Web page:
What Do Women Want, Automotively Speaking?


Hello, my name is Janaki, and I’m a woman. Probably not what you’d consider a typical one, considering many of my interests, my particular sense of humour, and various other things about me. But I am one, last I checked—and I’m not the least bit interested in “active park assist.” So why mention it? Because a friend attending BlogHer ‘09 mentioned that Ford is there, trying to actively engage and court women and find out what it is they want in their cars. One of the big things they’re pushing is what you see in the video above: Active Park Assist.

To be honest, I’m not sure whether I find this more insulting or frustrating. Step inside and I’ll explain.

First things first, I’m hardly any sort of Luddite. I’ve always been keen on gadgets, and that hasn’t changed at all as I’ve gotten older. Oddly, I’m the sort of person for whom love of gadgetry and mechanics and how things work really extends in all directions, temporally speaking. I’m just as excited to learn about Sansui solid-state amplification from the ’70s (or how double humbucking pickups work, or how Honda first started making motorcycles way back after the devastation of WWII; take your pick) as I am to learn about what Tesla’s got in the pipeline for us lovers of quirky (and yet sleek) FutureCars. I feel as though I have to offer this sort of disclaimer, because otherwise my complaint could potentially be too easily dismissed as one from someone frightened of technology—when that obviously isn’t the case.

What I find alarming about Active Park Assist technology, no matter what name it’s given or by whom, is that it requires no thinking. Perhaps I’m more sensitive to this issue because I like to ride my motorbike as much as possible, and so I have to pay extra-close attention not just to what I’m doing, but to what everyone else within a five mile radius is doing as well. But really—looking at all the news reports about ridiculously stupid things like careless drivers causing wrecks and killing innocent people because they were on the bloody PHONE while they should have been paying attention to the road? It’s made me more than a little cynical. EVERYONE should be paying more attention to what they’re doing on the road, no matter what they’re driving. To me, the notion of “Active Park Assist” offers one more handy excuse to not be paying attention to what we’re doing.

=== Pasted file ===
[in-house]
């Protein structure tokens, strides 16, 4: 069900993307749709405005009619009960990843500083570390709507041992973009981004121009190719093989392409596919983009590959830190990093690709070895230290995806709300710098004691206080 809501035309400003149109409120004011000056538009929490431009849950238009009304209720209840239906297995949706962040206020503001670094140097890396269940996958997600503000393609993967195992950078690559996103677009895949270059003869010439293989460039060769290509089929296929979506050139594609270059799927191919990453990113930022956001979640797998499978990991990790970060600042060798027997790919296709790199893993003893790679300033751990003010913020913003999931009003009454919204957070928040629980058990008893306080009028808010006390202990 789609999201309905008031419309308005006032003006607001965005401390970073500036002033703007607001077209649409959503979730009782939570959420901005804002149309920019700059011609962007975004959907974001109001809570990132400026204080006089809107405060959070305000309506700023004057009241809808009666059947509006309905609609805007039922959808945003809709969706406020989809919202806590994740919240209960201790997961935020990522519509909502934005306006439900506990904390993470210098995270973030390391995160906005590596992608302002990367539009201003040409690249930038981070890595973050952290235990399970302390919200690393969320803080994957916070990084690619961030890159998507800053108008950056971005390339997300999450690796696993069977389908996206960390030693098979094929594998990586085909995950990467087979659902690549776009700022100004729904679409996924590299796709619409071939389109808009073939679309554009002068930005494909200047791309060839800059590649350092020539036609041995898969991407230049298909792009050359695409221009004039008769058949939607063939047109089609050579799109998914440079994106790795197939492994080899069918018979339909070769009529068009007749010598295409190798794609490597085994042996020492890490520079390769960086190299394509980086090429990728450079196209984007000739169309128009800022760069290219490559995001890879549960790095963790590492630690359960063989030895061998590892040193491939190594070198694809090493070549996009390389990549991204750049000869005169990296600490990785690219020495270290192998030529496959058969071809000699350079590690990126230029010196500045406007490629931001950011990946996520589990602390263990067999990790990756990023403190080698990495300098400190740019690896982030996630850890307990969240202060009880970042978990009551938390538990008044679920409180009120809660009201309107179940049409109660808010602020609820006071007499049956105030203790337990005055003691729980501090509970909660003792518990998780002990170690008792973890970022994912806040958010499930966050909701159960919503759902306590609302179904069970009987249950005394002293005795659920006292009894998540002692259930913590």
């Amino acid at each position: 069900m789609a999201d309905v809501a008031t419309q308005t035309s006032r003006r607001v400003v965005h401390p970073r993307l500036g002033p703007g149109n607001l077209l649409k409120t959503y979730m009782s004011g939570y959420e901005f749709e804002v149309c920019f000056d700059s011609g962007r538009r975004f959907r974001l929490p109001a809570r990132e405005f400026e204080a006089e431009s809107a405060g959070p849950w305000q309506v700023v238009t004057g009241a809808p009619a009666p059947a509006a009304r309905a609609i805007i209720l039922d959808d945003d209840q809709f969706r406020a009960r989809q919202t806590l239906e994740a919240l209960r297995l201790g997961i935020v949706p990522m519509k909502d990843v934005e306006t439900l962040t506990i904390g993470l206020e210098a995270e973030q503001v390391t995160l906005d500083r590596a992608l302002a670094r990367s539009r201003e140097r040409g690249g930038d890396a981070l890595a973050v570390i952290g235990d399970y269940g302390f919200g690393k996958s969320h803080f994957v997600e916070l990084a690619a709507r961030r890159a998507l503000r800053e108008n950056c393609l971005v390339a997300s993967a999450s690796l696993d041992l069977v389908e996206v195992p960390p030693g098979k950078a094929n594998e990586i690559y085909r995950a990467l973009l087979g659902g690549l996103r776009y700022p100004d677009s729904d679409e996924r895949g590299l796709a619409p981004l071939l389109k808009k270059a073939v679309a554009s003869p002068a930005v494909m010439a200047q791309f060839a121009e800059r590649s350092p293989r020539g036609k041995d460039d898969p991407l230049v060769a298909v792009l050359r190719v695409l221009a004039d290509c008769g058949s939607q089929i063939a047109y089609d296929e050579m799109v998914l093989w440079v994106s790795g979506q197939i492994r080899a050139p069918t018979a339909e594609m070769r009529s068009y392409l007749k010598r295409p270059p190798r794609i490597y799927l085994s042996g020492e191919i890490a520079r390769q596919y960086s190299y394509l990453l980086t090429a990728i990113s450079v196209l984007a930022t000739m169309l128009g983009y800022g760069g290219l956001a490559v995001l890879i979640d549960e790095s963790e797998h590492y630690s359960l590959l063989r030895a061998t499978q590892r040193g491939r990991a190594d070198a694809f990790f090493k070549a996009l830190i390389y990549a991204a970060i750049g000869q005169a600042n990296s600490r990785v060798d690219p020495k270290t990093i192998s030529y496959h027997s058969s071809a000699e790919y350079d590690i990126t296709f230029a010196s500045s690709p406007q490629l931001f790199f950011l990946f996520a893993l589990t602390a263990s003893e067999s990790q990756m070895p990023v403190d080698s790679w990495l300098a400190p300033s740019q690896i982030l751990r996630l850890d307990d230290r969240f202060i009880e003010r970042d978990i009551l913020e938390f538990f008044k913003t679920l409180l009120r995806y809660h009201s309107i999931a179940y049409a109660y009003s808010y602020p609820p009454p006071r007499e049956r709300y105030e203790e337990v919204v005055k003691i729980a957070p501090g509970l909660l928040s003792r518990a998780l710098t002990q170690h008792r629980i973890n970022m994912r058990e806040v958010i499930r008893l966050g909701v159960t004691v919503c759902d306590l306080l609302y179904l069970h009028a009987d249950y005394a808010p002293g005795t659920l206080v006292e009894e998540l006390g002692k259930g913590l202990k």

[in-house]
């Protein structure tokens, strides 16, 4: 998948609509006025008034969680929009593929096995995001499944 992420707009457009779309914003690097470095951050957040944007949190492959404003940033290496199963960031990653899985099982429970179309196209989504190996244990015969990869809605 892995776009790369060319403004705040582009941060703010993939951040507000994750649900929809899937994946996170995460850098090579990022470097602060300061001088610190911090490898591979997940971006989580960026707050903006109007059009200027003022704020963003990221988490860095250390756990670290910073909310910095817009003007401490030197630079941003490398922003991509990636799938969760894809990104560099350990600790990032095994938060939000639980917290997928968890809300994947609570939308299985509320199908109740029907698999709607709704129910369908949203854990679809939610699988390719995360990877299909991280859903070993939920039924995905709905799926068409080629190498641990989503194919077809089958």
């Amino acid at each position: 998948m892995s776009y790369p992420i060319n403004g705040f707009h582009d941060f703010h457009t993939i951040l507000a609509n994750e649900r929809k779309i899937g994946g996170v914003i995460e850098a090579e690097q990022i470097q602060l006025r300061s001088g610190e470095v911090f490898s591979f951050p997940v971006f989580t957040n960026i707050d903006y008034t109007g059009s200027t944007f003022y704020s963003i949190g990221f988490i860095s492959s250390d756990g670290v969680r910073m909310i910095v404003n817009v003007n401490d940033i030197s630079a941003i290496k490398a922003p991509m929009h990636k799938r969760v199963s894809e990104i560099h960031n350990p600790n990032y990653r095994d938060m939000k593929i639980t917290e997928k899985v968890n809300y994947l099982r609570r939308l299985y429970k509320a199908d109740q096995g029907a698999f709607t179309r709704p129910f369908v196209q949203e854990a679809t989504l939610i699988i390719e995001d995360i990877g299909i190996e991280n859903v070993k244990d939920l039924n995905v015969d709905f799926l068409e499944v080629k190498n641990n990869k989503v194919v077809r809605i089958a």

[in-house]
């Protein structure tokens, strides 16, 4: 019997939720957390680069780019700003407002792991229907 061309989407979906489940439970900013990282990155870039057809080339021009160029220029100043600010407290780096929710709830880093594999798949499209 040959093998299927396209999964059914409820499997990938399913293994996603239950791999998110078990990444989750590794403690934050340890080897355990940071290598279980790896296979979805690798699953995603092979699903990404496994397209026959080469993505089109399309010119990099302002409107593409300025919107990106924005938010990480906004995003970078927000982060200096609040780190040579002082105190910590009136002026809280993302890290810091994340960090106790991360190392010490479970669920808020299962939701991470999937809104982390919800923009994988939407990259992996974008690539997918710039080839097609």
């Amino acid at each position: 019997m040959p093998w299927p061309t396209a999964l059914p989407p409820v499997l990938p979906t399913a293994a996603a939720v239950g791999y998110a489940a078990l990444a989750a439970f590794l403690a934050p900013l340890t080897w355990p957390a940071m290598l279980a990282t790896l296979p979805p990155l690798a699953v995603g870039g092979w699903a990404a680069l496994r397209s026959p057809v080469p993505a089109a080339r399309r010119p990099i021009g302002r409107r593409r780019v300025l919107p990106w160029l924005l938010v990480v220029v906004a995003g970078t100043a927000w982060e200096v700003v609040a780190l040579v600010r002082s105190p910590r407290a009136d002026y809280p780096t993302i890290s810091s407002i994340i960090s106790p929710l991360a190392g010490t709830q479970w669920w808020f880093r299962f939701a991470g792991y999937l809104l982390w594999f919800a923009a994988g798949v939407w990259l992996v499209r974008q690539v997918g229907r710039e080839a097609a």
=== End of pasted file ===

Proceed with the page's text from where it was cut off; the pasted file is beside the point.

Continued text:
Now, back to Ford specifically marketing this toward women at this event geared toward female bloggers. A small part of me honestly died inside when I found out about it. It can, after all, be read as an incredibly cynical move on Ford’s part. “Oh, silly girls. Girls can’t drive! Girls can’t do something as difficult and detail-oriented as parallel parking! Let’s throw them a bone and make some money off their insecurities, shall we?” Except that doesn’t appear to be it, either, because loads of women (including my friend) apparently think it’s a great idea—hence my frustration. Surely, I can’t be the only one that finds this whole thing more than vaguely offensive?

Perhaps I shouldn’t be surprised, though—I’ve spent the majority of my life thus far being out of step with the majority of what I’m told women are supposed to find engaging. The fact that I find this sort of marketing completely repugnant probably should come as a shock to no one—least of all me.

After all, I do something else that’s apparently “unladylike”—I drive stick and much prefer it that way. Eyes on the damn road, people.